It is time, long overdue, to get serious about talking with Iran. Thirty years ago today, this country saw the end of its 444-day vigil with 53 Americans — I was one of them — who had been taken hostage Nov. 4, l979 by militant students in Iran.
Thirty years since that fateful day that saw, that morning, the end of the last formal dialogue with the Islamic Republic. Thirty years that mark the longest gap in relations with another country in the history of American diplomacy. All that with a country and a people with whom America once had a remarkably close and strategically productive relationship.
It is 30 years since I said to the senior hostage taker, Ahmed Azizi, while preparing to board an Algerian plane to freedom, that I looked forward to the day when his country and mine would again have a normal diplomatic relationship. (There was no audible response.)
That day has yet to come. Why? Because two sovereign governments still live with the poisonous legacy of 30 years of mutually corrosive rhetoric and only occasional and never sustained diplomatic efforts by both governments. As a result, the mutual trust that is so critical to any diplomatic engagement is gone. Today, the absence of that trust, given the interests involved for both countries — the nuclear issue being only one of many — makes the need for an open and sustained dialogue among the most compelling foreign policy issues confronting the United States.
Where to begin? At risk of oversimplification, two things need to happen. First, Iran must provide for greater transparency in its assurances to the International Atomic Energy Agency and the international community on its intentions regarding nuclear weapons. Second, the United States must signal its readiness to assure Iran a "seat at the table" in exchanges covering regional arrangements for multilateral security in the Persian Gulf area.
Both will be difficult, but we can begin the first by a sustained resumption of the talks held in Geneva in 2010 between Iran and the "P5+1" — the group of five including the U.S., in the person of Under Secretary of State William Burns. Those talks, designed to get Iran to end further nuclear enrichment, saw only the decision to meet again this month, this time in Istanbul.
A full end to enrichment is not going to happen, given Iranian national pride. A more realistic objective should instead be to get Iran to agree to specified limits on enrichment, accompanied by strict and full controls and inspections agreed with the IAEA. And that will only happen if the P5+1 offers inducements that offer real returns to the Iranians.
We can expect the Iranians to come up with their own variant on the "nuclear swap" proposal, put forward by Brazil and Turkey this past summer, that would see Iran agree to the transfer abroad, either to Russia or Turkey, of a sizeable amount of their low-enriched uranium for fabrication into fuel rods needed for a small research reactor in Tehran. Political reservations within the regime saw that idea founder, but there should be ample room for it to find greater reality at the Istanbul meeting.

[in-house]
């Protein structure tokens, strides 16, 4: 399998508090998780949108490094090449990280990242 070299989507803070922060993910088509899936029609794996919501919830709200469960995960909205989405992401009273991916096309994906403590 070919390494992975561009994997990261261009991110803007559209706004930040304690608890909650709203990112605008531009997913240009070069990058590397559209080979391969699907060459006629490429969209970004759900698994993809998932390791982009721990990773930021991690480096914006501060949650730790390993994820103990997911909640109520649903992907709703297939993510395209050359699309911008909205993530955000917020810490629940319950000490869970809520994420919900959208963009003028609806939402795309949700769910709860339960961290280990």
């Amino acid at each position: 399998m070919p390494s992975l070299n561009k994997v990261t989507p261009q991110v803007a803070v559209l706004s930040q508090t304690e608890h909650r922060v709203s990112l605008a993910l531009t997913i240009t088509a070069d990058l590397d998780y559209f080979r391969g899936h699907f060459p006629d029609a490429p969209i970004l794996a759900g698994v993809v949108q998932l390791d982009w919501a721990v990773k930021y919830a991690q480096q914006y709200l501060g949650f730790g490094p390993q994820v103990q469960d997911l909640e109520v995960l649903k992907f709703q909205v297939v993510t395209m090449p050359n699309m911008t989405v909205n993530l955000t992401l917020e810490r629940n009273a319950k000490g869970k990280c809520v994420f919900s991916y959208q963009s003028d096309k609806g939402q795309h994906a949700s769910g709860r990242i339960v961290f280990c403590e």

Proposals such as this could be seen as meeting Iran's belief that it merits the "seat at the table" that it sees the West (specifically the U.S.) always seeking to deny it. Overtures to Iran can be both direct and indirect — including areas of potential contact on major issues — especially regarding Iran's natural interests in Afghanistan. They could begin by simply authorizing contacts by Americans at diplomatic missions abroad with their Iranian counterparts at such missions, a practice "normal" in diplomatic practice broadly, but not normal for years among American diplomats.
Getting beyond the adverse legacy of a poisonous past in U.S.-Iranian relations may well require a generation. But it must be a major U.S. objective and one that can only begin at the top — on both sides — especially if we are to overcome the conviction of Iran's supreme leader and his entourage that we have never accepted the Islamic Revolution. President Barack Obama has done his part, making it his administration's objective to seek a dialogue based on justice and mutual interests. Secretary of State Hillary Clinton has reiterated that objective in several recent public statements, especially in December, when she was quoted again as saying that the Iranian regime "has the right to a peaceful nuclear program" and that "the world in turn would benefit from the full participation of the Iranian nation in the political, social and economic life of this region."
Rhetoric of that kind is crucial for the future of American diplomacy in the region. It is no less crucial that it be heard from the Iranian side.
Bruce Laingen, a Bethesda resident, was chief of mission at the American Embassy in Tehran and a hostage during the 1979-81 hostage crisis. His e-mail is Ibplaingen@aol.com.